Prepared by Dr. John E. Marshall

Matt. 6:10d “Thy will be done. . .”

Only four words, yet this small treasure chest holds two precious diamonds of truth. First, “Thy will be done” reminds us God’s will can be known. It would be a mockery of us if God told us to do His will, but never told us what His will is. God’s will, His desires, plans, and purposes for us, can be known. In the Bible, He articulates His will in words easily understood–very clear, very straightforward.
From the beginning, God has ruled His people by revealing and preserving His will on the printed page. When God first brought Israel out of Egypt, He led them by Moses, who took pen in hand to write the first five books of the Bible.
Joshua wrote God’s will, as did Samuel, David, Solomon, and the prophets. Jesus in His own life flawlessly fleshed out the will of God. Of this perfect expression of God’s will, Matthew wrote, Mark wrote, Luke wrote, John wrote, Paul wrote. The Son inerrantly embodied the Father’s will; the Holy Spirit inerrantly wrote the Father’s will. We possess written in print the Father’s intentions for us.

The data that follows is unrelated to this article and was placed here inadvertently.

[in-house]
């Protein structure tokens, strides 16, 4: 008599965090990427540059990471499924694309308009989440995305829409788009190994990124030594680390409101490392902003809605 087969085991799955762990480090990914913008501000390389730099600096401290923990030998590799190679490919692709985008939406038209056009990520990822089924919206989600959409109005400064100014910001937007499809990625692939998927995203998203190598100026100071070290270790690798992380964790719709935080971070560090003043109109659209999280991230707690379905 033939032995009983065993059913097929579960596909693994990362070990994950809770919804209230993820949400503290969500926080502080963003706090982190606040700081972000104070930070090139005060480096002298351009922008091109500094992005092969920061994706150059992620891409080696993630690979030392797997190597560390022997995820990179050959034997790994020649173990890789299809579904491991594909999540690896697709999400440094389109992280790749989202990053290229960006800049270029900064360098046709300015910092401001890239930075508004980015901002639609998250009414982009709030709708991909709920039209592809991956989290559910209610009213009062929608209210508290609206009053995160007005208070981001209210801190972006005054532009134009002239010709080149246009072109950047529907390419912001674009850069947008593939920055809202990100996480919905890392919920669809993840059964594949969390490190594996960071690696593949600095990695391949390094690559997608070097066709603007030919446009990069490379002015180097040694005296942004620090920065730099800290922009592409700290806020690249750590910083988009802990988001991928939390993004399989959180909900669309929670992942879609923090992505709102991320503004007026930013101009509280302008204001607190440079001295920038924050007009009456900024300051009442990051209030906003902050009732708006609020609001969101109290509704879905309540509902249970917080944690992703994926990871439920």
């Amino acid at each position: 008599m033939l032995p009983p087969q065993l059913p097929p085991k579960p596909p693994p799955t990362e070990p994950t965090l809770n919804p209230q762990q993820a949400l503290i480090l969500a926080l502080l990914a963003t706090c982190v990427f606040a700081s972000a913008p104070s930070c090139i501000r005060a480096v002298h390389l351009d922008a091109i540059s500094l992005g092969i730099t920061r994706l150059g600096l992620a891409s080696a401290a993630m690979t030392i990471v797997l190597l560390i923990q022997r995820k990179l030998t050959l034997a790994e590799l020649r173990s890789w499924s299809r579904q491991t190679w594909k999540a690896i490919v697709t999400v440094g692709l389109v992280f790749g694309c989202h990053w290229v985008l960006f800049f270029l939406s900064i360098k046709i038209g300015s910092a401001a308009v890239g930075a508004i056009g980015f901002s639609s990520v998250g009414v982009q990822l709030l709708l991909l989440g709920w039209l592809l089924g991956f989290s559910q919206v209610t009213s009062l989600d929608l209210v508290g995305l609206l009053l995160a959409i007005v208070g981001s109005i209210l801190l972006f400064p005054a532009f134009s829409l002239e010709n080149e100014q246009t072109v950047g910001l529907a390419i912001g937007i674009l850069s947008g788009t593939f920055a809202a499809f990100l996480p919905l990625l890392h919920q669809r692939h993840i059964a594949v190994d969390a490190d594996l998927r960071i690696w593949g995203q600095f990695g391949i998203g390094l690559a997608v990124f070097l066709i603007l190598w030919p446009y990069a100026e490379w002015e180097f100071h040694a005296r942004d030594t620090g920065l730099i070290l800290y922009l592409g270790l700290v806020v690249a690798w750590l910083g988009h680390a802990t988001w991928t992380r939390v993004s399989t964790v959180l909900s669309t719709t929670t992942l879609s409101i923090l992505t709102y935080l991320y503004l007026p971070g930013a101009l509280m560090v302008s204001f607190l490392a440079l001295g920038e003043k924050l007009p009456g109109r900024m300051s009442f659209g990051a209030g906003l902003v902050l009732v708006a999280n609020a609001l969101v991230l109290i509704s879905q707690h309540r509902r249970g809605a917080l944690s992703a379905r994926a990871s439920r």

God’s will can be known, and we begin to learn it by knowing God’s Book, the Bible. Daily read in it, annually read it entirely, learn it, memorize it, meditate on it, cherish it. Jerry Rankin, President of our Southern Baptist International Mission Board, in his new book on our beloved missionary hero Lottie Moon, tells of a Chinese pastor he heard preach. As the pastor told in his sermon of how his government for years forbade him to have a Bible, he paused in his message, held up his copy of Scripture, and kissed it. God’s will can be known. Thus, know it.

Second, “Thy will be done” teaches us God’s will must be obeyed. It is not enough to know it, we must also do it. God’s will must become the standard for human actions, beginning in us. Pray, “Thy will be done, and be done first in me.”
Doing God’s will is the most important activity in the world. We usually speak of Jesus’ life in terms of what He came to do for us, but Jesus often said He came to do His Father’s will. He was obsessed first of all with pleasing His Father.
The will of the Father is what matters most. We must know it and do it, and then give ourselves to helping others know and do it. To pray “Thy will be done” is to pray for a yielded spirit in ourselves and others. This is thus another prayer for Gospel success, for conversion of prechristians, for the missionary enterprise.